Photo Courtesy Sother Teague

"The climate is inhospitable, and when I can offer people an opportunity to 'do good while being bad' they take me up on it in droves," says barman Sother Teague.

Sother Teague
October 31, 2018

Editor’s note: Communal Table, a forum for amplifying first-person voices in the food industry. Our goal is to work long term with leaders to create more humane and sustainable workplaces. We encourage restaurant and bar workers and owners to write in and share their experiences here: kat.kinsman@meredith.com. Have ideas about how to make the industry a safer, better, more sustainable place to work? Please share them, too. We’ll edit and post some entries to foodandwine.com.

Sother Teague is is the beverage director at New York bitters bar Amor y Amargo, co-founder of NYC bar Coup, author of I'm Just Here For The Drinks and the host of The Speakeasy on Heritage Radio Network. He developed a love of teaching while working on the TV program Good Eats, and has been featured as a cocktail expert in outlets including Esquire, The New York Times, New York Magazine, Time Out, BuzzFeed, and more. In 2018, he was honored with Wine Enthusiast's Mixologist of the Year award.

The craft sector of the hospitality industry is more politically active than ever before. This is a risk for both individuals as well as establishments because it runs the risk of alienating a large segment of their clientele. Still, fundraisers in the form of nights of charity or percentage of a particular drinks sales in the name of party affiliation or issues are becoming much more common. I am a partner in a venture called Coup that donates 100% of its profits to causes like Planned Parenthood and immigration services. Recently we threw a fundraiser for Texas senate candidate Beto O’Rourke in New York City. We’re really trying to impress upon people that it’s great to get involved in local politics, but it’s also value and importance to pay attention to national politics.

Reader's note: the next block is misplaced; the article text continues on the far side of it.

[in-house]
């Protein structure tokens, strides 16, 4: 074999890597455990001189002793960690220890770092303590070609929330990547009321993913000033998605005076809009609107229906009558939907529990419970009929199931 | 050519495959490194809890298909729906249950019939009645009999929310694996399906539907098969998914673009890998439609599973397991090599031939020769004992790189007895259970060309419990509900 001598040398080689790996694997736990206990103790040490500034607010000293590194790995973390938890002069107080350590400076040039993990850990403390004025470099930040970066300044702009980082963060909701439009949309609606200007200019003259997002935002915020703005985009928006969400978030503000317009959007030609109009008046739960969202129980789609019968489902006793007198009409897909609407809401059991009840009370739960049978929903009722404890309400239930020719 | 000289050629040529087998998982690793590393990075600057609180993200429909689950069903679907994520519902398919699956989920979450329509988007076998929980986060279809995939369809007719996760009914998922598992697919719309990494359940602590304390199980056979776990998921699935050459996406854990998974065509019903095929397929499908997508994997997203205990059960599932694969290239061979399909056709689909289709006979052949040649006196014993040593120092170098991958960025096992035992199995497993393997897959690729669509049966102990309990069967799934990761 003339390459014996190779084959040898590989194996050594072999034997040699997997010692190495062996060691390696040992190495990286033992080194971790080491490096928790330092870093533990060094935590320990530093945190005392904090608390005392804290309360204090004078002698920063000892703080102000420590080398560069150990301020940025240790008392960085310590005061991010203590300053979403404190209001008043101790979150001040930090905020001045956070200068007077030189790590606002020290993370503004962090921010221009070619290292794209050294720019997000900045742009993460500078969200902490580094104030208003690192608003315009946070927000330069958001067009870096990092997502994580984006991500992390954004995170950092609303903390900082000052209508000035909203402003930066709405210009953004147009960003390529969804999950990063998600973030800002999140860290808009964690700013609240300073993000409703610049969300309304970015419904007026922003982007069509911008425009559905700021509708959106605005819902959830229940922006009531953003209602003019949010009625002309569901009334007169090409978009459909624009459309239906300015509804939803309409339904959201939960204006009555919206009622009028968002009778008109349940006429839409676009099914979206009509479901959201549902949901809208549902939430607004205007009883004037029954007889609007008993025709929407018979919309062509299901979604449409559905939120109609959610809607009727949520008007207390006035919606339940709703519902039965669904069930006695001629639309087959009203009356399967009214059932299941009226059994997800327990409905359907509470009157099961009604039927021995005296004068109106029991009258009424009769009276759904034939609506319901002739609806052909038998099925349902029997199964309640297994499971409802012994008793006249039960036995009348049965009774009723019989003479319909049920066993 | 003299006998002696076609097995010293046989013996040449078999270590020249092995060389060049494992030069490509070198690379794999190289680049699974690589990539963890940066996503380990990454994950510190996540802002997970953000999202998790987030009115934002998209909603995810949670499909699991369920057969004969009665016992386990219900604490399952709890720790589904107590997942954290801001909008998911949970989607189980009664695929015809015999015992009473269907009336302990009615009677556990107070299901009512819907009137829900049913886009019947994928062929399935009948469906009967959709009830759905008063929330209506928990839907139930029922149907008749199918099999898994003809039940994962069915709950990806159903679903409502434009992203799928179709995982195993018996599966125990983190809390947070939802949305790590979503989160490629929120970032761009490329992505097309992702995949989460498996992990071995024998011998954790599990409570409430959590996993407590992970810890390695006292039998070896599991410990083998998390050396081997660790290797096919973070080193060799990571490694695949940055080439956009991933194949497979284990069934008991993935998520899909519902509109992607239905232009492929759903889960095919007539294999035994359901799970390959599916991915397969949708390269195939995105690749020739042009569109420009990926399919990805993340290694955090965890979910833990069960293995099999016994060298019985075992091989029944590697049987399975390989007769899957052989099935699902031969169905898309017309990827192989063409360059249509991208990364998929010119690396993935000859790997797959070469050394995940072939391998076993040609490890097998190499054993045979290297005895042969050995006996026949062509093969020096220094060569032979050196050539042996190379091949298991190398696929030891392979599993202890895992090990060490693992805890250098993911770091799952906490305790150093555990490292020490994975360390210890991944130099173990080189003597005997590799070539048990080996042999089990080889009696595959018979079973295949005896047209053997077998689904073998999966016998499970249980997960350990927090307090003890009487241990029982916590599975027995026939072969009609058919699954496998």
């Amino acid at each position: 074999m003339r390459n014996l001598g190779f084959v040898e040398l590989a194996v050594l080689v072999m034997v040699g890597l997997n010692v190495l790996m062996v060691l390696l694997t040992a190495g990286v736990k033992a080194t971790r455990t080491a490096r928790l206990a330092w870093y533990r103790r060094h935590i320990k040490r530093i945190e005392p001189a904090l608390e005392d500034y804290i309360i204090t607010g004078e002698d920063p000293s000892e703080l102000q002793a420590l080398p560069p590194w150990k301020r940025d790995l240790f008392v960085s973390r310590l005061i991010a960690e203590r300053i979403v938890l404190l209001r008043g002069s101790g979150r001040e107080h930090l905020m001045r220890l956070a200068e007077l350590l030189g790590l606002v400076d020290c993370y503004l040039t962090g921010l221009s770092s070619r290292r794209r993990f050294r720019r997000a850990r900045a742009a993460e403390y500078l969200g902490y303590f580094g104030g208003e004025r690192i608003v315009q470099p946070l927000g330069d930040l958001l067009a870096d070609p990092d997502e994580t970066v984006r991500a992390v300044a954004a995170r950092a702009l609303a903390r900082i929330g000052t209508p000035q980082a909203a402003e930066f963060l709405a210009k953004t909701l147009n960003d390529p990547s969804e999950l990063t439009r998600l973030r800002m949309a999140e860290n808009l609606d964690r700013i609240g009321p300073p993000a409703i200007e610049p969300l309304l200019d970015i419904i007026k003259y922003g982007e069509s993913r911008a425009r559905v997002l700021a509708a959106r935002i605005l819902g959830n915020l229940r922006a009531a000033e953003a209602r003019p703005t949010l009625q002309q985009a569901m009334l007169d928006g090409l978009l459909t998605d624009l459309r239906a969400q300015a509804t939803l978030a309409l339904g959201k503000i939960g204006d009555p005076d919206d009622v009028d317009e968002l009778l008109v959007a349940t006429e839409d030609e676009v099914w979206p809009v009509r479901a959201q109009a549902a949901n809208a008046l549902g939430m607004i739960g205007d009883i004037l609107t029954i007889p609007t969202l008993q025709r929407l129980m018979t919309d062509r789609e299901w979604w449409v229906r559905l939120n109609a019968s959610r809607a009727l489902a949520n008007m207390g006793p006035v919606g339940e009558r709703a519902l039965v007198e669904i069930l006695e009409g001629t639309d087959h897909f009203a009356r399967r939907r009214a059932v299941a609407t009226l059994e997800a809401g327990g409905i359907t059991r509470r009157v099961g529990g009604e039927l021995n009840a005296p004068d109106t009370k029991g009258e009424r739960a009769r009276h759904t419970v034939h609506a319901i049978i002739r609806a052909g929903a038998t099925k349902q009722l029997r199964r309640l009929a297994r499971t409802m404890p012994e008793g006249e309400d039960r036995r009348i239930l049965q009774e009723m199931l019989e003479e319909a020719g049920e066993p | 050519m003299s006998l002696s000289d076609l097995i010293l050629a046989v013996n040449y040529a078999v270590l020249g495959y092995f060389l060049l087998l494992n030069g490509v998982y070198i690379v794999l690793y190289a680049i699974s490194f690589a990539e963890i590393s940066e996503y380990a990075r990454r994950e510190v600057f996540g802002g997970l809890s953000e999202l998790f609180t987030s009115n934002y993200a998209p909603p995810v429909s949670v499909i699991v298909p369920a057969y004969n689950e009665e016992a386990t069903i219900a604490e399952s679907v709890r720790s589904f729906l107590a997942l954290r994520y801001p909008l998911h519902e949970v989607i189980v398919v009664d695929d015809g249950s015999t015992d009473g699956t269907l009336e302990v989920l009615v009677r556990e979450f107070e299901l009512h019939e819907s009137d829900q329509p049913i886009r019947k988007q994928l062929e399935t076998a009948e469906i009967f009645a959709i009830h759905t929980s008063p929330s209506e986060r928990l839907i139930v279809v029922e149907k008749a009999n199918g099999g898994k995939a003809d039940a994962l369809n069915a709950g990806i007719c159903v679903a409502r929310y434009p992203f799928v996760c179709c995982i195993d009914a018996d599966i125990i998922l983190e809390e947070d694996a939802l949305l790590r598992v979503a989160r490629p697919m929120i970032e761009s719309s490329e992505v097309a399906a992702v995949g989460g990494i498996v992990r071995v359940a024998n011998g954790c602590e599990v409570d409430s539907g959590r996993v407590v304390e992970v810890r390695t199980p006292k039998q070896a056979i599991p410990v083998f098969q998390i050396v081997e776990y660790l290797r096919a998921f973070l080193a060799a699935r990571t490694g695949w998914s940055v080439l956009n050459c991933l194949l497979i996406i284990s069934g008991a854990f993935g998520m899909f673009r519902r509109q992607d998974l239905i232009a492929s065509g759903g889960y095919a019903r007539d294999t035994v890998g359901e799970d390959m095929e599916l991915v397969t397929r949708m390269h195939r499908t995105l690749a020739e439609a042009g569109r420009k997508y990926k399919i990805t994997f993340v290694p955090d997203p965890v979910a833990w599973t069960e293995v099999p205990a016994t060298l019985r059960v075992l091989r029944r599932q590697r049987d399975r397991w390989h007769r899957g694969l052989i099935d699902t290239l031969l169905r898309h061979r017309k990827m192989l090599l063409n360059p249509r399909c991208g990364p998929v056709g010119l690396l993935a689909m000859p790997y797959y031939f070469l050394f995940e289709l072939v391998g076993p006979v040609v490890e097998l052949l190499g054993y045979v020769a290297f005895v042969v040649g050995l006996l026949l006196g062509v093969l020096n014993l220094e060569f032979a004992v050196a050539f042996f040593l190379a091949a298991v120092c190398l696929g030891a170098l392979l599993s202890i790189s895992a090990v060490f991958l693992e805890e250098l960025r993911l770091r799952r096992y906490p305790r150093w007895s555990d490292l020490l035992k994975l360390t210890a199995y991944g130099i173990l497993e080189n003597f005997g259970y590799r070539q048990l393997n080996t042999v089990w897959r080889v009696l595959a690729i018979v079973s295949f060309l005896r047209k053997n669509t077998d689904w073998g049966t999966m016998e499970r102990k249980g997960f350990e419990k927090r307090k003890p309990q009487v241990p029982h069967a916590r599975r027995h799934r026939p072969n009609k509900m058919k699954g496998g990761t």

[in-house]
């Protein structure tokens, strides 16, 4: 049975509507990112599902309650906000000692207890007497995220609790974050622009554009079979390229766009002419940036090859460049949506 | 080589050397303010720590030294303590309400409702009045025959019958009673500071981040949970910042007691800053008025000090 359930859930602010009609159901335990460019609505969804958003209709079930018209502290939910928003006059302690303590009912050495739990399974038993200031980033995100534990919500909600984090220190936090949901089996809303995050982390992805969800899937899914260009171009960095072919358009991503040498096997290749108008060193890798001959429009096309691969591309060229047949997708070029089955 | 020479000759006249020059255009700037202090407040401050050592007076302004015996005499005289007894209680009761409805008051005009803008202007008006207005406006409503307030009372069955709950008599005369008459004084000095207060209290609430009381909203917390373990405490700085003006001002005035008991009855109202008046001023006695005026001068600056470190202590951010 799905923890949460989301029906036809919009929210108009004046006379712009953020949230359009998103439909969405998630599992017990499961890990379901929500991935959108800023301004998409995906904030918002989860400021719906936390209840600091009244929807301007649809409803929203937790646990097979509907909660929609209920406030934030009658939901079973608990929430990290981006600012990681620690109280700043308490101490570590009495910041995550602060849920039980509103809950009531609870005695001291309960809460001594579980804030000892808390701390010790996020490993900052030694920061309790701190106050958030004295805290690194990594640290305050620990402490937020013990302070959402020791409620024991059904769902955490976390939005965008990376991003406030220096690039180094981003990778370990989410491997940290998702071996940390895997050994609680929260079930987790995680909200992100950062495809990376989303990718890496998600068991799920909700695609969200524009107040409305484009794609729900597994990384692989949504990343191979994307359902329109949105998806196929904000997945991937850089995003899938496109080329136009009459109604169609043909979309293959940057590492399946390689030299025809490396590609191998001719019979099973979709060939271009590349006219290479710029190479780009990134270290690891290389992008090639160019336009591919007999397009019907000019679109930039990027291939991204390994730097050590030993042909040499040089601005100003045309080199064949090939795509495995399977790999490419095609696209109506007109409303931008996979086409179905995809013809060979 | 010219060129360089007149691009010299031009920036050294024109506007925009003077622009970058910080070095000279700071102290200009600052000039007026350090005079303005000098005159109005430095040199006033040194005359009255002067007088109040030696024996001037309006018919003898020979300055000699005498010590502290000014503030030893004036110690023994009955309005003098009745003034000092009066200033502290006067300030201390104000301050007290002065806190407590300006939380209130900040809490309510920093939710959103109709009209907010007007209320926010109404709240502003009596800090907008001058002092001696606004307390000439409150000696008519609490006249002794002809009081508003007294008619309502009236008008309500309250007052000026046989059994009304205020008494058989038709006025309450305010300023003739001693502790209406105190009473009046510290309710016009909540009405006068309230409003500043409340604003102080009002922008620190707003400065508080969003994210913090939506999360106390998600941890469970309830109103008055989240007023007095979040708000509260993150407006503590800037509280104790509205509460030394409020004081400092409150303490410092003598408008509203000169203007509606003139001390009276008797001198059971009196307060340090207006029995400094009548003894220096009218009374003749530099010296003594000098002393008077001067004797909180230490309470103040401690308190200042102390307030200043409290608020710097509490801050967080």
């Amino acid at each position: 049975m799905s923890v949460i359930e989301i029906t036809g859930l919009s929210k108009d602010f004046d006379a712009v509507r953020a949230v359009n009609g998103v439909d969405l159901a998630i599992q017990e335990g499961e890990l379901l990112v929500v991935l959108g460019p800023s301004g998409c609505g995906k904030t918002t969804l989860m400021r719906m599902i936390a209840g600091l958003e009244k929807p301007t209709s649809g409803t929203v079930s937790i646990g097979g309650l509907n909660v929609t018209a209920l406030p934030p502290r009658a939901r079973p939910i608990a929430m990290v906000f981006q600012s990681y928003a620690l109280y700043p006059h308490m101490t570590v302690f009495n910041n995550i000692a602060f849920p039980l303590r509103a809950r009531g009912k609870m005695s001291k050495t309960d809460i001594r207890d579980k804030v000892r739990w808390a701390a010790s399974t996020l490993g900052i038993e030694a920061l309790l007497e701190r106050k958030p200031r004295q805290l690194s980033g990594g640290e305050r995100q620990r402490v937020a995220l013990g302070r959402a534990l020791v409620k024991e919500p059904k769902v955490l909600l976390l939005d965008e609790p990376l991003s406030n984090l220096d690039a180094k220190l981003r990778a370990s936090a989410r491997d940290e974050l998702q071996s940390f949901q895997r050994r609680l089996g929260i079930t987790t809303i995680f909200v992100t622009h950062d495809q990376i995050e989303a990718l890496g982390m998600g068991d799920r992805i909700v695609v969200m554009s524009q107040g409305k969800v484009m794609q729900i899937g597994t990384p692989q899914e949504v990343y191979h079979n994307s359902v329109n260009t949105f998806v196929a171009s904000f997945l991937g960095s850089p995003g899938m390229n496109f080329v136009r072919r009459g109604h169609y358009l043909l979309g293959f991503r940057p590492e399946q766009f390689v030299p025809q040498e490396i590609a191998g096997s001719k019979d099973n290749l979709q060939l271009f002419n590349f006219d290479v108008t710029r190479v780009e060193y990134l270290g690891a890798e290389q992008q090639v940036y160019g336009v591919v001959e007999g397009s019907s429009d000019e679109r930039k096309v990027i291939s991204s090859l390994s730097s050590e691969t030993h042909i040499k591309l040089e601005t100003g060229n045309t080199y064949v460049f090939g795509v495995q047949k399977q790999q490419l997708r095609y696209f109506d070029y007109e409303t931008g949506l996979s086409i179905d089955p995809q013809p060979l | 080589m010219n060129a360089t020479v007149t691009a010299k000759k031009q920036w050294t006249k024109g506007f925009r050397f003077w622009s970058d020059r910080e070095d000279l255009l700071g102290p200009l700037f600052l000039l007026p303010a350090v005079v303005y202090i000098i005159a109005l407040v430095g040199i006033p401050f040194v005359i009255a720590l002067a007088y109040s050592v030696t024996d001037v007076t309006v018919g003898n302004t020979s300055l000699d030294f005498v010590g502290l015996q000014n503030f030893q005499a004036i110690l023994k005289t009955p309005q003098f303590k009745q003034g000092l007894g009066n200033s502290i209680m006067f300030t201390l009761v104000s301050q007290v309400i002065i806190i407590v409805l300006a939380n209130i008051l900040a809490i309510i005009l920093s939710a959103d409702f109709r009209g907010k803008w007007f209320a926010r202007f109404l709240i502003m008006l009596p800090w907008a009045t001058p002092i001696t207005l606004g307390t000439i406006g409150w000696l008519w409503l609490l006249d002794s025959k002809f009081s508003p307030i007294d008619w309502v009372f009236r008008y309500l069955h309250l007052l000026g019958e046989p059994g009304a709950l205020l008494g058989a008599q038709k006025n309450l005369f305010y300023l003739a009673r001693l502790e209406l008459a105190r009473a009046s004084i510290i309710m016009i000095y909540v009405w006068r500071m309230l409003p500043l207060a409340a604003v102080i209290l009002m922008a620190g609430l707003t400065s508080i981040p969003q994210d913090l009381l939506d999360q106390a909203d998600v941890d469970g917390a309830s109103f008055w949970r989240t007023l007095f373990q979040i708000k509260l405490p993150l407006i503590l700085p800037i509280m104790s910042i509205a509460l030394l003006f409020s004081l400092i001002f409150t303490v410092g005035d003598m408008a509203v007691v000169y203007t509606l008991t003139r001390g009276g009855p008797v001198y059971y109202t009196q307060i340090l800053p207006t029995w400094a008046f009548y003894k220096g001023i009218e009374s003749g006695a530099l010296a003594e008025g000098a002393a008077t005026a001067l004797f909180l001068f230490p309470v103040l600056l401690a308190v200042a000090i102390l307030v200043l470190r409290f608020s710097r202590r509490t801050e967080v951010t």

I’m not sure that my quest is entirely political in nature. Rather, I’m seeking to make the world I live in more hospitable. I’ve dedicated my entire career to the hospitality industry. As a young boy working at my dad's bar I’d lug cases of beer up from the cellar for coins to immediately plug into the stand-up arcade games we had. Missile Command and Asteroids were always my favorites. Plus, in retrospect, what a great deal it was for my dad, right?

My lifetime of service has ingrained in me a need to care for people, and by care, I mean simply treat people with respect and be gracious while I do it. I am not alone. There is a movement within the craft-driven sector of my industry to go beyond offering a service and add value by being actively, if not aggressively, hospitable. We refer to ourselves as “Hospitalitarians.” We engage in long Facebook talks regarding how each of us is being more hospitable than the other and we cite examples in an ongoing game of one-upsmanship.